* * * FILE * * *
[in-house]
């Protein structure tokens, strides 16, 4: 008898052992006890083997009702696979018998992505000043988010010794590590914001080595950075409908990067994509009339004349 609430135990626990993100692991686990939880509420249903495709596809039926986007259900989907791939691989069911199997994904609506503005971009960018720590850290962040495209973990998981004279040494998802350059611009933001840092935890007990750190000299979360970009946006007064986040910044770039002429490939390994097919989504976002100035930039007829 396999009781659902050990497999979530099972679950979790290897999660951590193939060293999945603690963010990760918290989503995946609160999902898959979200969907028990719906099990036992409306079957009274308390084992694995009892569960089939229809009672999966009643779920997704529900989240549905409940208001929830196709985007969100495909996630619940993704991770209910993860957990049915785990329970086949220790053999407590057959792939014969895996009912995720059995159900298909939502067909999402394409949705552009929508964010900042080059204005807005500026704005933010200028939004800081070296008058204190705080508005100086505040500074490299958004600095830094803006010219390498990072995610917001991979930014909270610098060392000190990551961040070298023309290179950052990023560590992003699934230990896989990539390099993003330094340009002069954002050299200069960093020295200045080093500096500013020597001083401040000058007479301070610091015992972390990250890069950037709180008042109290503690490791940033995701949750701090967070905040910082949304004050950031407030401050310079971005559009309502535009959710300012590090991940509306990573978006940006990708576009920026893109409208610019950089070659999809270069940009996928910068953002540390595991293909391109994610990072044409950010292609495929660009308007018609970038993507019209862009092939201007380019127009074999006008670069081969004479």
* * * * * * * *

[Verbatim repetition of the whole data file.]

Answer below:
[in-house]
């Protein structure tokens, strides 16, 4: 008898052992006890083997009702696979018998992505000043988010010794590590914001080595950075409908990067994509009339004349 609430135990626990993100692991686990939880509420249903495709596809039926986007259900989907791939691989069911199997994904609506503005971009960018720590850290962040495209973990998981004279040494998802350059611009933001840092935890007990750190000299979360970009946006007064986040910044770039002429490939390994097919989504976002100035930039007829 396999009781659902050990497999979530099972679950979790290897999660951590193939060293999945603690963010990760918290989503995946609160999902898959979200969907028990719906099990036992409306079957009274308390084992694995009892569960089939229809009672999966009643779920997704529900989240549905409940208001929830196709985007969100495909996630619940993704991770209910993860957990049915785990329970086949220790053999407590057959792939014969895996009912995720059995159900298909939502067909999402394409949705552009929508964010900042080059204005807005500026704005933010200028939004800081070296008058204190705080508005100086505040500074490299958004600095830094803006010219390498990072995610917001991979930014909270610098060392000190990551961040070298023309290179950052990023560590992003699934230990896989990539390099993003330094340009002069954002050299200069960093020295200045080093500096500013020597001083401040000058007479301070610091015992972390990250890069950037709180008042109290503690490791940033995701949750701090967070905040910082949304004050950031407030401050310079971005559009309502535009959710300012590090991940509306990573978006940006990708576009920026893109409208610019950089070659999809270069940009996928910068953002540390595991293909391109994610990072044409950010292609495929660009308007018609970038993507019209862009092939201007380019127009074999006008670069081969004479």